The opening reception will be September 5 at 3:30p.m. and the exhibit will be displayed in the Kinetic Gallery until September 26. According to the Livingston Arts Council, the paintings were commissioned by President Theodore Roosevelt’s Works Progress Administration in order to allow the artists to continue painting while also earning a living.
“We have over 200 New Deal paintings,” said Livingston Arts Director Chris Norton. “With this selection, we wanted to try to give a good overview of the many different styles and varied subject matter of our New Deal collection.”
The paintings are representative of life in America during the 1930’s and 40’s and are the result of the largest government funded art project America has ever seen.
According to the Livingston Arts website, their Murray Hill grounds formerly housed the Mount Morris Tuberculosis Sanatorium, which operated from 1936 until 1971. The sanatorium received the large collection of New Deal easel paintings and displayed them around the hospital to brighten patients’ moods. As a result, the collection displayed in the gallery today contains many uplifting landscapes and still lifes.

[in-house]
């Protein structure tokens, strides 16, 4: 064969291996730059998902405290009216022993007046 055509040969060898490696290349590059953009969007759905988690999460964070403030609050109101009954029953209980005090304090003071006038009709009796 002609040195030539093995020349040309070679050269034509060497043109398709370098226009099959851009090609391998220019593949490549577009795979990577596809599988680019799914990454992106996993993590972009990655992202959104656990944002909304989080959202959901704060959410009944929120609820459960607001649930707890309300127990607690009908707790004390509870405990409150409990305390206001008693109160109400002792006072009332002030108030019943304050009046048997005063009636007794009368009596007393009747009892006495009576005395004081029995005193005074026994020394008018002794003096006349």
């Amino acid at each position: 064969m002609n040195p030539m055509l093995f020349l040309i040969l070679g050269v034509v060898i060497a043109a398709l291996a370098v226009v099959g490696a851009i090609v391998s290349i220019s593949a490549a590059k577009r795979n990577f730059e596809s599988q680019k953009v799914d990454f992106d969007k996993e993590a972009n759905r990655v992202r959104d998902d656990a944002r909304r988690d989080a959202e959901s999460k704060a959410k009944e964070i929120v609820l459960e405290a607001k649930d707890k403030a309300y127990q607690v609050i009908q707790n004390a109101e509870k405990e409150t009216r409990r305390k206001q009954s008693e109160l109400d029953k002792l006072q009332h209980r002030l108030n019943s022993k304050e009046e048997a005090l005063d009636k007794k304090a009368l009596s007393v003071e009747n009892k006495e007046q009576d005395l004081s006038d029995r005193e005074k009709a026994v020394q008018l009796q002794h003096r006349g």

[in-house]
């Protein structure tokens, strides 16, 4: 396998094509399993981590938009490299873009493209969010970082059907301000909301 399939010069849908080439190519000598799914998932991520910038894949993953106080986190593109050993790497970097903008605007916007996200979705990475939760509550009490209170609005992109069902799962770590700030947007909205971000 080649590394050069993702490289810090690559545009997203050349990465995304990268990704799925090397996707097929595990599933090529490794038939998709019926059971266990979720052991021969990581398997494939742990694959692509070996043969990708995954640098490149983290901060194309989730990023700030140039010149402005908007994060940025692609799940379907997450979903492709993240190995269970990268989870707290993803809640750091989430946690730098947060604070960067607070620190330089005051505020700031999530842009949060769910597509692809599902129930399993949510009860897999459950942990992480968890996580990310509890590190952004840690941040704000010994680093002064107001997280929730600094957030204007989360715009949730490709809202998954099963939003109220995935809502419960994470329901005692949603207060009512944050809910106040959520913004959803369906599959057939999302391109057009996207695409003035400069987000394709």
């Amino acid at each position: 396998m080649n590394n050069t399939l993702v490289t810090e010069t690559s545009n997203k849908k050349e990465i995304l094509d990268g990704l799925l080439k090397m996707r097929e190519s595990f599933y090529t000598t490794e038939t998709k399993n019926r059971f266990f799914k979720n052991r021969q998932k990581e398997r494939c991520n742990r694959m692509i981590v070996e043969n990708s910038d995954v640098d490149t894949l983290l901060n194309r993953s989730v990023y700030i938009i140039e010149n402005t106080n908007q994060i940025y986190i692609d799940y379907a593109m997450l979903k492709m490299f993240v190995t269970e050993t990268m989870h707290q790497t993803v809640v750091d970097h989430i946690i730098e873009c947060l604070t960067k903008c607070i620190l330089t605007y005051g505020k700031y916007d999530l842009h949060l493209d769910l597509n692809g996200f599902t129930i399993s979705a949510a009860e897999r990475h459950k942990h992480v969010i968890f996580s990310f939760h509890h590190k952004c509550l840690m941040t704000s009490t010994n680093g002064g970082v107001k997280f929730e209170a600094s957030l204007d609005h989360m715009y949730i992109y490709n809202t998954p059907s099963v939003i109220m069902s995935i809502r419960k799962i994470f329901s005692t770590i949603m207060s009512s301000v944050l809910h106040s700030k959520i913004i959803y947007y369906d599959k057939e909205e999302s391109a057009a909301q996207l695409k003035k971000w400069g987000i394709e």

The sanatorium’s campus, as well as the large collection of New Deal paintings, became property of the county in 1973.
Some of the artists whose work is represented in the gallery include Inez Abernathy, Fred Adler, John Alger and Thomas Cole. These artists went on to become an important part of the post-World War II artistic movement in the United States.
“There is a lot of feeling and emotion in art that cannot really be conveyed as effectively any other way,” said Chris Nolan.
Many of the paintings in the New Deal collection are still in need of restoration. Livingston Arts runs an Adopt-A-Painting program where individuals can volunteer to put money towards restoring a work of their choice.
For more information visit www.livingstonarts.org.